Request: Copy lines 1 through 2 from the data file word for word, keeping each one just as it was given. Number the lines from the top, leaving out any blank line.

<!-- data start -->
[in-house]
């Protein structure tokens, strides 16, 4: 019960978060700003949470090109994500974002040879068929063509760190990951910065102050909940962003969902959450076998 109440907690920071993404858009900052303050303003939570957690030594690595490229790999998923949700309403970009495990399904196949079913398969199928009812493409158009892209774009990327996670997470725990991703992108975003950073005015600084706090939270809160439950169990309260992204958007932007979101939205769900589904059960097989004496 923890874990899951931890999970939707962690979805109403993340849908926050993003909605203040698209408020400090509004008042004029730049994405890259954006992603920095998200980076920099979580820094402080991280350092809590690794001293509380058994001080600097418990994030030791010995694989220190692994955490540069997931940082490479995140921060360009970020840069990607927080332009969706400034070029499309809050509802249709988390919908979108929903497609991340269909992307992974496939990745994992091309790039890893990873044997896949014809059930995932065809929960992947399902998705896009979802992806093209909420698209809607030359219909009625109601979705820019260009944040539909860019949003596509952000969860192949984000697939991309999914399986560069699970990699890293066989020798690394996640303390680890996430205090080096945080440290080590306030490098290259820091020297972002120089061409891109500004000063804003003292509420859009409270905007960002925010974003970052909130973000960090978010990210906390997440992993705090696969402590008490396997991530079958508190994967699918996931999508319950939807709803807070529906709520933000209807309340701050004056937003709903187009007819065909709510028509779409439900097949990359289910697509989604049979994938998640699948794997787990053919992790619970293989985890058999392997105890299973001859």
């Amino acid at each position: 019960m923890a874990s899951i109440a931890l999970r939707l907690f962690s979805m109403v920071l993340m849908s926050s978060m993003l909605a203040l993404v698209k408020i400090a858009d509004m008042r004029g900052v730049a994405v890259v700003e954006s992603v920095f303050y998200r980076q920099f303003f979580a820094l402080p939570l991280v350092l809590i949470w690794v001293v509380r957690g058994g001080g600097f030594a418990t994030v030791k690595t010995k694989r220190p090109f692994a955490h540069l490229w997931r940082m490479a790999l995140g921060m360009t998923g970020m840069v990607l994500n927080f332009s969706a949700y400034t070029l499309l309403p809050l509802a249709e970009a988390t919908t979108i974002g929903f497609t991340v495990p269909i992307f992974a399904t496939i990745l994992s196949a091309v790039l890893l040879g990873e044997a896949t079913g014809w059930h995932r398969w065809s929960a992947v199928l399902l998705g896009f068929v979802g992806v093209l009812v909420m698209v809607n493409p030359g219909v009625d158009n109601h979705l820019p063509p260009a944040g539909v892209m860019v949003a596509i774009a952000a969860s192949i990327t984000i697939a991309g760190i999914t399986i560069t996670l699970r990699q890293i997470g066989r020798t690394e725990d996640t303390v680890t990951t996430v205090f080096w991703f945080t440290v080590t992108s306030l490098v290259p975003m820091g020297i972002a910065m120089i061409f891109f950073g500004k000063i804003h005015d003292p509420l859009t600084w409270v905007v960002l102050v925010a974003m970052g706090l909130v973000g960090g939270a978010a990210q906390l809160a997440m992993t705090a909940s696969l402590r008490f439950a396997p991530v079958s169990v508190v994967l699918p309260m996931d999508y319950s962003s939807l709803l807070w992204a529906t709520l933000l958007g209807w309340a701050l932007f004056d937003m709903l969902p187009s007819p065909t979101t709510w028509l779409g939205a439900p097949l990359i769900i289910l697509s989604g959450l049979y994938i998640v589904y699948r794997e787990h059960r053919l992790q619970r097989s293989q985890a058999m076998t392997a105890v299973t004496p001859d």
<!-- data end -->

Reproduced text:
[in-house]
């Protein structure tokens, strides 16, 4: 019960978060700003949470090109994500974002040879068929063509760190990951910065102050909940962003969902959450076998 109440907690920071993404858009900052303050303003939570957690030594690595490229790999998923949700309403970009495990399904196949079913398969199928009812493409158009892209774009990327996670997470725990991703992108975003950073005015600084706090939270809160439950169990309260992204958007932007979101939205769900589904059960097989004496 923890874990899951931890999970939707962690979805109403993340849908926050993003909605203040698209408020400090509004008042004029730049994405890259954006992603920095998200980076920099979580820094402080991280350092809590690794001293509380058994001080600097418990994030030791010995694989220190692994955490540069997931940082490479995140921060360009970020840069990607927080332009969706400034070029499309809050509802249709988390919908979108929903497609991340269909992307992974496939990745994992091309790039890893990873044997896949014809059930995932065809929960992947399902998705896009979802992806093209909420698209809607030359219909009625109601979705820019260009944040539909860019949003596509952000969860192949984000697939991309999914399986560069699970990699890293066989020798690394996640303390680890996430205090080096945080440290080590306030490098290259820091020297972002120089061409891109500004000063804003003292509420859009409270905007960002925010974003970052909130973000960090978010990210906390997440992993705090696969402590008490396997991530079958508190994967699918996931999508319950939807709803807070529906709520933000209807309340701050004056937003709903187009007819065909709510028509779409439900097949990359289910697509989604049979994938998640699948794997787990053919992790619970293989985890058999392997105890299973001859």